Nutritional science has essentially assumed the opposite: ONLY essential nutrients are important, and nutrition should focus on designing diets to make sure that there are sufficient quantities of these nutrients.
Leave out the word “focus” and it is hard to argue with them.
However, consider this possibility:
The most important nutrients in the body are nutrients that the body makes. They are so important that the body cannot leave the achievement of a proper level of them to the chance of eating this food or that on any particular day or week.
Consider the nutrient taurine as an example. If a vegan is not making enough of it, his/her food supply is not providing any. Serious deficiencies could result. Dairy and most meats supply only some taurine. Seafood is very high in taurine, but not that much consumed in America. Only beef, among common meats, is really high in taurine. With such a limited supply of taurine generally in foods, what are the chances that even a carnivore is getting enough, if his body is not producing enough?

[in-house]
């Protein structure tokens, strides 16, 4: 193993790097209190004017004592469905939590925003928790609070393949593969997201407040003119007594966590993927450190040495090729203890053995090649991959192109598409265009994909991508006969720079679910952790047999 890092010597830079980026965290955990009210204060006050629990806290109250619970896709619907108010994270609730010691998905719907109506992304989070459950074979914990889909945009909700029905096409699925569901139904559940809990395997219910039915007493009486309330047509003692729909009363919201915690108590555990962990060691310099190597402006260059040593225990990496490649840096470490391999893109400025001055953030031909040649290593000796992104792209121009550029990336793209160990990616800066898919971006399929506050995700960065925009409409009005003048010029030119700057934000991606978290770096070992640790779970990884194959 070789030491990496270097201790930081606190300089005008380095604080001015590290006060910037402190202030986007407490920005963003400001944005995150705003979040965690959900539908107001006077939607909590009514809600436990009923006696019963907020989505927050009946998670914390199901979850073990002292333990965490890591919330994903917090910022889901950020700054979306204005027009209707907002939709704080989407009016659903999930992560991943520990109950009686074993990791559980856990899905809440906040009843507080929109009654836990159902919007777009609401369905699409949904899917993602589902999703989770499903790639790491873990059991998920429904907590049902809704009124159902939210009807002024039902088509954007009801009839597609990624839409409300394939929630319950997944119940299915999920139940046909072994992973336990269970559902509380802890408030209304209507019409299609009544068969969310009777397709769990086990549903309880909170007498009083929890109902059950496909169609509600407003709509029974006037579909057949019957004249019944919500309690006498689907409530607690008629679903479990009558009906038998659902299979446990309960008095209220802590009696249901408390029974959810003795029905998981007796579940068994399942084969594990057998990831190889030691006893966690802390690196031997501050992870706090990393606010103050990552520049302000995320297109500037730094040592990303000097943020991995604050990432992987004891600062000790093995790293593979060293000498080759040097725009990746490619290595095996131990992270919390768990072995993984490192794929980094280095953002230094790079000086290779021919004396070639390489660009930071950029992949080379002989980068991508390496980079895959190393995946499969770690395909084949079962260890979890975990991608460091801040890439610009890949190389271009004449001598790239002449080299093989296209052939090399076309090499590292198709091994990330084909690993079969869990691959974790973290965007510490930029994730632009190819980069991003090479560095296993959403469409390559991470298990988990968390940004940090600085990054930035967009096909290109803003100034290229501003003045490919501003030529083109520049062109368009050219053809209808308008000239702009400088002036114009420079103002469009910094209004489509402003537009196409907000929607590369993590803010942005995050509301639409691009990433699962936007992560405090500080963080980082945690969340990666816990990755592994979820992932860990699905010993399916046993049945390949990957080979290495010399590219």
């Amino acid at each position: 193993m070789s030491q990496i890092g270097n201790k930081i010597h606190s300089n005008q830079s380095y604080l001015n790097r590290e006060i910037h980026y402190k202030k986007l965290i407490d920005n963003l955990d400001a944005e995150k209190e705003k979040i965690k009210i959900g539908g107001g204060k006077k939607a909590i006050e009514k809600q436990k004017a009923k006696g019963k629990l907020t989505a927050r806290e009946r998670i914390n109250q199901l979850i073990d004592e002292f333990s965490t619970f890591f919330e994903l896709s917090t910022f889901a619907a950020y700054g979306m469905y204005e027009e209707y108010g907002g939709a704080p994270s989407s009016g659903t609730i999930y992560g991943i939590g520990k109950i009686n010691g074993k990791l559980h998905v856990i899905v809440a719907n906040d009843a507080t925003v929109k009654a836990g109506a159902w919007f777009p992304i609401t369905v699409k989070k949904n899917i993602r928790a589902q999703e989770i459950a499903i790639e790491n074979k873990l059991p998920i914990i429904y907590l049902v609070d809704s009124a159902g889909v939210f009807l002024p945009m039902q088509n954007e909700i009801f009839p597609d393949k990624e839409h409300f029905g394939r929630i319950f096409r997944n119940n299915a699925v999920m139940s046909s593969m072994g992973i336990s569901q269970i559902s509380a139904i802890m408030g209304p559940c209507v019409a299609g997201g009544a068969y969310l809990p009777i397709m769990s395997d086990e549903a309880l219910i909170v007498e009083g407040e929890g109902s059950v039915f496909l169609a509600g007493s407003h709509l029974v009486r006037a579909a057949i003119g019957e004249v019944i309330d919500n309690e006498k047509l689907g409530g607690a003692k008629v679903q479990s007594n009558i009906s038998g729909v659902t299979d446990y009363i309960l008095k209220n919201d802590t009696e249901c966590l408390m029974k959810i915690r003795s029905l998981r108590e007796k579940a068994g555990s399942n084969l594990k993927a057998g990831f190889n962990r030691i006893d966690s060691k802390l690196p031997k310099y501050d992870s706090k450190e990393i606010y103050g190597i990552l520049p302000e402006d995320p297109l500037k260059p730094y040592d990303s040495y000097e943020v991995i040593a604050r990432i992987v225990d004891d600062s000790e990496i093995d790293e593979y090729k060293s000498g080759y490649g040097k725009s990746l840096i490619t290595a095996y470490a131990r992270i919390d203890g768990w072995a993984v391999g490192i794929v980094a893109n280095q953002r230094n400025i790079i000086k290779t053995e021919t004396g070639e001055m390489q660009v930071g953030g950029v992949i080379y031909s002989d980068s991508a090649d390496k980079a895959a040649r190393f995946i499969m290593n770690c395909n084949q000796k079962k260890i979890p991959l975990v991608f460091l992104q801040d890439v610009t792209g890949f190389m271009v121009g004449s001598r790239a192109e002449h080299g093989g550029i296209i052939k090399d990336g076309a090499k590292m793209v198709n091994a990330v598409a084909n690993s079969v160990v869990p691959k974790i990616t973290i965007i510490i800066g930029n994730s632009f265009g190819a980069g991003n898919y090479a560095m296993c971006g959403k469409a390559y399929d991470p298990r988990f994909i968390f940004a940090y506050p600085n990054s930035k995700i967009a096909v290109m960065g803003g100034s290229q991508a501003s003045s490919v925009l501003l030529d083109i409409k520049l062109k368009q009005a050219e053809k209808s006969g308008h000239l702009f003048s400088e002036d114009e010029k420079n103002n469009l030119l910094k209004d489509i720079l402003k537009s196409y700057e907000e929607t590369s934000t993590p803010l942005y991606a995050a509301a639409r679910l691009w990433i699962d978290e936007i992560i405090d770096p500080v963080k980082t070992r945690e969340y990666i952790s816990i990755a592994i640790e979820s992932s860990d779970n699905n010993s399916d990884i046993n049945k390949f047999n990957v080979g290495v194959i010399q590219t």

And here’s the rub – really bad things happen when the body no longer makes the right amount (either too little or too much) of these CRITICAL nutrients, making these nutrients “conditionally essential.”
In other words, so-called conditionally essential nutrients are CRITICAL nutrients, and are more critical to health than essential nutrients.
The problem is made worse because we almost never know what our conditionally essential nutrients are, and consequently, can do nothing about them, except eat a balanced diet and make every calorie count toward nutrition.
Essential nutrients are ones that are generally readily available in food supplies and so the body has no need of making them. The rub here is that wacky diets, unsuitable for omnivores – diets that overemphasize plant or animal sources, or that unnaturally limit either fats, proteins, or carbohydrates – can lead to essential nutrient deficiencies, medical conditions, diseases, and eventually death, if the deficiencies are extreme enough.